I think you have it right. Its the same on all types of road and for all road users.There's been too many deaths and injuries on the roads recently and it has to stop.

Horrible accident and my sincerest condolences to the family.
[quote][p][bold]Ellwood[/bold] wrote: [quote][p][bold]Norwegian Saint[/bold] wrote: Let the cyclist v car driver v motorcyclist v tractor v truck v lorry v ramblers v horse rider arguements begin! OR Maybe just accept we live in a World where sad stories like this occur.[/p][/quote].................... ......one thing that is a clear certainty regarding this tragic loss of life NS, and this is, that it absolutely should not be viewed and 'accepted' as just another sad story. That approach will not do & is just NOT acceptable. If the road users of the New Forest fail to grasp this, then we will continue to read of such incidents...it's that simple.[/p][/quote]I think you have it right. Its the same on all types of road and for all road users.There's been too many deaths and injuries on the roads recently and it has to stop. Horrible accident and my sincerest condolences to the family. camerajuan
  • Score: 16

11:24am Fri 17 Jan 14

Ellwood says...

Linesman wrote:
Ellwood wrote:
..........NS, I was borne within 'spitting distance' of the Forest myself....have worked in and around the area most of my life. In that time I have seen the attitude of visitors and residents become more and more blaze in regard to respecting the Forest environment and other users of the area.
If we chalk this incident down to the level of a statistic and view the parties involved as just so much collateral, then we are heading for years of the same.
I have read with interest the arguments & comments from both sides of the issue in regard to safety and the New Forest....my view is that an awful lot of people are speaking their mind but not many are listening........den


ial of responsibility is not an option here.
As clichéd as it might sound....we (the users of the Forest) are 'all in this together' when it comes to the issue of safety of ourselves and others....incidents like these don't just happen to someone else.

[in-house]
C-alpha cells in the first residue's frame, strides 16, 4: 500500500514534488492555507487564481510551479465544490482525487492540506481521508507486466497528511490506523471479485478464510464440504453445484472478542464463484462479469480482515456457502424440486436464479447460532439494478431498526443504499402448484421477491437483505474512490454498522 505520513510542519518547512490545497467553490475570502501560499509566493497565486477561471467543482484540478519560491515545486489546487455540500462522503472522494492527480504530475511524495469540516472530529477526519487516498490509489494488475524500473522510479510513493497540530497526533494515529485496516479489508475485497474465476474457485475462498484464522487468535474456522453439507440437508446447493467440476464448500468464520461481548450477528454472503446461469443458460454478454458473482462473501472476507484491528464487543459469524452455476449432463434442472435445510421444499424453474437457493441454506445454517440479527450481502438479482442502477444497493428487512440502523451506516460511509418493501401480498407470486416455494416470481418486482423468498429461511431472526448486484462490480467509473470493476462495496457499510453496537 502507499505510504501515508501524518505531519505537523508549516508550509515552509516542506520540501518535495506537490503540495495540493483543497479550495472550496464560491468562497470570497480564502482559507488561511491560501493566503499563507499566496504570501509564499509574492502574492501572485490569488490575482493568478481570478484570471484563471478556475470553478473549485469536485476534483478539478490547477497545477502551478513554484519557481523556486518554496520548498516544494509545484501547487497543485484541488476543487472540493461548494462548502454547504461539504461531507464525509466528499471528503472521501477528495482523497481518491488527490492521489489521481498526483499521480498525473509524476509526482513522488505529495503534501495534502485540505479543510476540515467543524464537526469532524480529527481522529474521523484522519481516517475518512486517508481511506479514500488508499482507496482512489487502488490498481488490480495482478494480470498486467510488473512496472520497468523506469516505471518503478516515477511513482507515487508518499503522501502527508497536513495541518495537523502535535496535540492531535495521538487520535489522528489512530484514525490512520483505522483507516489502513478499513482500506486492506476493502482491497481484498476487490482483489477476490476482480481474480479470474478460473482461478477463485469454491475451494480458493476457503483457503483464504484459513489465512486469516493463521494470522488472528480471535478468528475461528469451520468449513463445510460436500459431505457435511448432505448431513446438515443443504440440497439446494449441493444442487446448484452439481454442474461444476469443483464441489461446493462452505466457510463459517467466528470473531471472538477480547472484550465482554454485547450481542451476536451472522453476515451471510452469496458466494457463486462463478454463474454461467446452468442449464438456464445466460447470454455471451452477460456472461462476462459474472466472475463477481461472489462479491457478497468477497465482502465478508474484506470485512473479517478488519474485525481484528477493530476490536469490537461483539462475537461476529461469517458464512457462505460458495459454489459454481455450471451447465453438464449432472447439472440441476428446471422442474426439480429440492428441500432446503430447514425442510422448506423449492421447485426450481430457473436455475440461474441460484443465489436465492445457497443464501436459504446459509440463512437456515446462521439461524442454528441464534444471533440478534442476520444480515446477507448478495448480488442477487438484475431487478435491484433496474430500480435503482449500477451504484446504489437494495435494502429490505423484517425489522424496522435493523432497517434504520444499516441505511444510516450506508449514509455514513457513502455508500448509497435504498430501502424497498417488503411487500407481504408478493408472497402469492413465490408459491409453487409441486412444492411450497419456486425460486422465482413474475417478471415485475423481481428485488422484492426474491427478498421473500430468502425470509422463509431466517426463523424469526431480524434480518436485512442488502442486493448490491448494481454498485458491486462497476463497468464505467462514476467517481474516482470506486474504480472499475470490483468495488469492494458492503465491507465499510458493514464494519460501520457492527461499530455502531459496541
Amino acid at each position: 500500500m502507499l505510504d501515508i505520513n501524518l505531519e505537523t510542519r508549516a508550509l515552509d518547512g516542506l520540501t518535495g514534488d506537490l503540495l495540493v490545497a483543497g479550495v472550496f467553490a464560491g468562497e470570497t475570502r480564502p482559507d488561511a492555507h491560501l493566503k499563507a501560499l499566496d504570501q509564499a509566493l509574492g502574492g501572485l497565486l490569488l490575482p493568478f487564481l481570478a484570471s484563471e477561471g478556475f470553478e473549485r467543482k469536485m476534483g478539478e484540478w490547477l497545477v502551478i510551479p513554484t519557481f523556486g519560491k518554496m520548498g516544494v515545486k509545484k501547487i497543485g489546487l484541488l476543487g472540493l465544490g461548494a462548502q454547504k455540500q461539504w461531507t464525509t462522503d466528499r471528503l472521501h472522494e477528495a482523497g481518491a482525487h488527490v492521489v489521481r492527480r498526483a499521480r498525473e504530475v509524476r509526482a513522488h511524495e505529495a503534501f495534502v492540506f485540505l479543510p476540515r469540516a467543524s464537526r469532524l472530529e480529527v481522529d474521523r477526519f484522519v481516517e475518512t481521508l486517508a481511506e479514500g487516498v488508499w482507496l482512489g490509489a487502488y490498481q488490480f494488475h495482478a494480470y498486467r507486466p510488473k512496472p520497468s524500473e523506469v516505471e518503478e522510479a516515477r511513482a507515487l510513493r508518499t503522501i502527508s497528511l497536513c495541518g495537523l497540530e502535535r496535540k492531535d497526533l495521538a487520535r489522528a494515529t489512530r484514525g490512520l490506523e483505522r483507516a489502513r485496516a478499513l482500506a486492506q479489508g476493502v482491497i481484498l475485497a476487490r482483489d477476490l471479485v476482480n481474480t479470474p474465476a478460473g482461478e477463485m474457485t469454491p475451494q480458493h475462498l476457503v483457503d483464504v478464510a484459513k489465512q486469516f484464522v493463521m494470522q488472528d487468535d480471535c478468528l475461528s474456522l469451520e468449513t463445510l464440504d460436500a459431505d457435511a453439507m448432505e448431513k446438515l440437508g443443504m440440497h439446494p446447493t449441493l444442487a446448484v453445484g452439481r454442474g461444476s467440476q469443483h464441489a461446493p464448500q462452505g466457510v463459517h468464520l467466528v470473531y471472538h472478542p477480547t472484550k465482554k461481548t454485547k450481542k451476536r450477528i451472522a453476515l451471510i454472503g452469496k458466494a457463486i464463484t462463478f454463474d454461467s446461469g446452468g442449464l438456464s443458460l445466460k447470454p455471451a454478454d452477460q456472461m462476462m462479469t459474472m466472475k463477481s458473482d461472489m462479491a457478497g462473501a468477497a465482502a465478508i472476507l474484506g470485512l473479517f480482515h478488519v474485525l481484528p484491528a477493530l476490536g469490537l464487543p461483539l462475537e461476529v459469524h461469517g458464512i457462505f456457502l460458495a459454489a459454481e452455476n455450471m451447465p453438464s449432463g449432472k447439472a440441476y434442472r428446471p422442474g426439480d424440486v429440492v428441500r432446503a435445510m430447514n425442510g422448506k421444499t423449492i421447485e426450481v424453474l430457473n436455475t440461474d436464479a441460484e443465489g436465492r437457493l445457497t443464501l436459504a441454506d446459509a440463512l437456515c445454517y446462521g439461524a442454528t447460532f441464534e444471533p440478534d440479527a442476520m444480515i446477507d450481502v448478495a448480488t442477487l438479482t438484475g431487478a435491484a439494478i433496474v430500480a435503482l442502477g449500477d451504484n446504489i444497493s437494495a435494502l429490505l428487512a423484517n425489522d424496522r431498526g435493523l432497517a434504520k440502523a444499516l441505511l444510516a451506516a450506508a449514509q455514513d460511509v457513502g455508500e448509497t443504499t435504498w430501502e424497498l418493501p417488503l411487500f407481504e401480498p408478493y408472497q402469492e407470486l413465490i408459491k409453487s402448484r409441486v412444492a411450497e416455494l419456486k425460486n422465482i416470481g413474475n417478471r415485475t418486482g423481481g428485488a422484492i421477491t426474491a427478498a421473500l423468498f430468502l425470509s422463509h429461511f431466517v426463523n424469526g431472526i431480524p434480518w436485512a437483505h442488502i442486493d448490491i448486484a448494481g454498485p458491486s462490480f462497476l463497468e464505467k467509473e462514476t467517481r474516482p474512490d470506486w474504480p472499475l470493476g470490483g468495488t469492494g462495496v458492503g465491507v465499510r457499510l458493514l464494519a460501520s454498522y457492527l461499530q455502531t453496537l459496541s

borne?
.........spelling error.
[quote][p][bold]Linesman[/bold] wrote: [quote][p][bold]Ellwood[/bold] wrote: ..........NS, I was borne within 'spitting distance' of the Forest myself....have worked in and around the area most of my life. In that time I have seen the attitude of visitors and residents become more and more blaze in regard to respecting the Forest environment and other users of the area. If we chalk this incident down to the level of a statistic and view the parties involved as just so much collateral, then we are heading for years of the same. I have read with interest the arguments & comments from both sides of the issue in regard to safety and the New Forest....my view is that an awful lot of people are speaking their mind but not many are listening........den ial of responsibility is not an option here. As clichéd as it might sound....we (the users of the Forest) are 'all in this together' when it comes to the issue of safety of ourselves and others....incidents like these don't just happen to someone else.[/p][/quote]borne?[/p][/quote].........spelling error. Ellwood
  • Score: 12

1:04pm Fri 17 Jan 14

SteveParsons says...

Really surprised that the anti cycling brigade hasnt been on here more slating the cyclists.

However their are specific tracks/roads and pathways in the forest to accommodate cyclists that we use and anyone who puts any thought into it can find this on the web.

We often pass horses/ponys and donkeys with little or no reaction from them. Again its an unfortunate accident and these things do happen.
Really surprised that the anti cycling brigade hasnt been on here more slating the cyclists. However their are specific tracks/roads and pathways in the forest to accommodate cyclists that we use and anyone who puts any thought into it can find this on the web. We often pass horses/ponys and donkeys with little or no reaction from them. Again its an unfortunate accident and these things do happen. SteveParsons
  • Score: 3

2:09pm Fri 17 Jan 14

General Grievance says...

southamptonadi wrote:
My sincere condolences to the widow and her family. I will respect her feelings. Why the echo had to mention the wiggle is beyond me, totally irelevent and will only fuel the wrong type of comments.
Shameful trying to link the two but not unexpected from the Echo. Detracts from the sensible thoughts and advice from the poor chaps widow at a very difficult time.
[quote][p][bold]southamptonadi[/bold] wrote: My sincere condolences to the widow and her family. I will respect her feelings. Why the echo had to mention the wiggle is beyond me, totally irelevent and will only fuel the wrong type of comments.[/p][/quote]Shameful trying to link the two but not unexpected from the Echo. Detracts from the sensible thoughts and advice from the poor chaps widow at a very difficult time. General Grievance